Where Art Thou, Liberal Talk Radio?
One of the side conversations in the comments to my “Media Bias” post concerned the possible resuscitation of the so-called “Fairness Doctrine,” which Sen. Diane Feinstein floated on FOXNews Sunday:
WALLACE: So would you revive the fairness doctrine?
FEINSTEIN: Well, I’m looking at it, as a matter of fact, Chris, because I think there ought to be an opportunity to present the other side. And unfortunately, talk radio is overwhelmingly one way.
WALLACE: But the argument would be it’s the marketplace, and if liberals want to put on their own talk radio, they can put it on. At this point, they don’t seem to be able to find much of a market.
FEINSTEIN: Well, apparently, there have been problems. It is growing. But I do believe in fairness. I remember when there was a fairness doctrine, and I think there was much more serious correct reporting to people.
Of course, the counter-argument is that–what is really going on–is that liberals don’t like talk radio because they can’t make it work for them. Just ask Jim Hightower or Mario Cuomo or, most recently, Air America: all failed to become the Left’s version of Rush Limbaugh. Heck, Air America couldn’t even make it in deep-blue Rhode Island!
I don’t know why conservatives do better at talk radio. And I don’t know why liberals do better at comedy, but they do. Witness Jon Stewart and Stephen Colbert. It’s probably a deeper issue than business models or who controls what. Maybe it’s a combination of temperament and style. Whatever it is, liberals will drive themselves crazy if they think they will be able to get total media saturation across the entire spectrum. Isn’t 90% good enough?
>>and I think there was much more serious correct reporting to people.
Big Brother couldn’t have said it any better.
A little nostalgia . . .
Back in the 1960s, 70s and early 80s, Boston talk host Jerry Williams (who basically created the call-in format) was considered a liberal. He was pro-civil rights, anti-Vietnam, anti-Nixon, and immensely popular. For part of that time he was on WBZ, whose clear channel signal covered about the eastern 1/3 of the US.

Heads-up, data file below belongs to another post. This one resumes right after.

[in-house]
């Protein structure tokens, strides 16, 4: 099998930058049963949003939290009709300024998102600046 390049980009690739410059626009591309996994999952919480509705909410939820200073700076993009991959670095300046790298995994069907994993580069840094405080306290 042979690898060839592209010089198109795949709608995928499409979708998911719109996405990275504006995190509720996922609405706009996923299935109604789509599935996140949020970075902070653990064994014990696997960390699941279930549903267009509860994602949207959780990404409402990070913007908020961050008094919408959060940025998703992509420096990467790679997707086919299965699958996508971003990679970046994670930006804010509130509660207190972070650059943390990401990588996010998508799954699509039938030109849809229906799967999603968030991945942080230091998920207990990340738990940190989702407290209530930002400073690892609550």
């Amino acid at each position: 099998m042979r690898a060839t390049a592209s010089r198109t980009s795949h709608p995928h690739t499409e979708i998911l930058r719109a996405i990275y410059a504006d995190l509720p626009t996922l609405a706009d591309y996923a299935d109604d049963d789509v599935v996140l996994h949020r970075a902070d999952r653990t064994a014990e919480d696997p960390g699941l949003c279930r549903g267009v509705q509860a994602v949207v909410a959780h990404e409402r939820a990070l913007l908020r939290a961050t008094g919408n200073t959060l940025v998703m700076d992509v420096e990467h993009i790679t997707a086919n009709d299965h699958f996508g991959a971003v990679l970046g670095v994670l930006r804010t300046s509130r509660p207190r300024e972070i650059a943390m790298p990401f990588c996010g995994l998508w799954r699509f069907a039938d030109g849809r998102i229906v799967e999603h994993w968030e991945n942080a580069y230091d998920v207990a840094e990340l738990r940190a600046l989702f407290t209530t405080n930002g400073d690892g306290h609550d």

Then, in the mid-80s, Jerry picked up the baton of the local tax revolt movement, and he turned anti-government, almost conservative. This was at the same time that conservatives began to dominate talk radio. He continued to be successful, although I think age and time did ultimately catch up to him (he passed away a couple of years ago).
Why did Williams succeed as a liberal in the early part of his career and as a kind of conservative in later years?
I don’t have any idea, but I do believe that he was a very smart radio guy, and he must have been able to read the wind and get out ahead of it. Too bad he’s not around to answer the question . . .
I’ll acknowledge I don’t know the detail of the “The ‘Fairness Doctrine”, but is she actually saying that a law which regulates that one side of an issue get presented as much as the other side – that this should apply to politically based talk radio?
In other words, entertainment should be ‘fair and balanced’? This is the response when talk radio appears to have persuaded people in the social and political arena!!!
What next? Does every theater that shows a Michael Moore movie also have to show a movie representing ‘the other side’? Does NPR have an obligation to be fair and balanced on issues? Do newspaper editorial sections also have that obligation?
This is the epitome of hypocrisy. Admittedly, this isn’t the first time that legislation has been suggested as a solution to a anecdotal problem. But the fact that the ‘problem’ is the ‘persuasiveness’ of talk radio and that this country is a market-based capitalism puts this suggestion in the hypocrisy hall of fame for me.
In this case, Ms. Feinstein has no interest in applying fairness. Her agenda is to eliminate the persuasive dissent of those who oppose her views.
Ah yes, for many office holders, “extremist views” are those that do not agree with mine, and “irrational arguments” are ones that I can’t defeat.
And a racist is a conservative who is winning an argument against a liberal . . .
“know why liberals do better at comedy…”
It’s easier to fling poo, than have a silver tongue…
Colonel is correct…
Liberals do poorly at talk radio because their arguments tend to be in the form of sound-bites, such as “the Bush tax cuts only favor the rich”. But if you had to defend this position for one hour, with people calling in, you couldn’t back up your sound bite.
In shorter terms, the liberal message does not stand up to close inspection, that is why they can’t make talk radio work.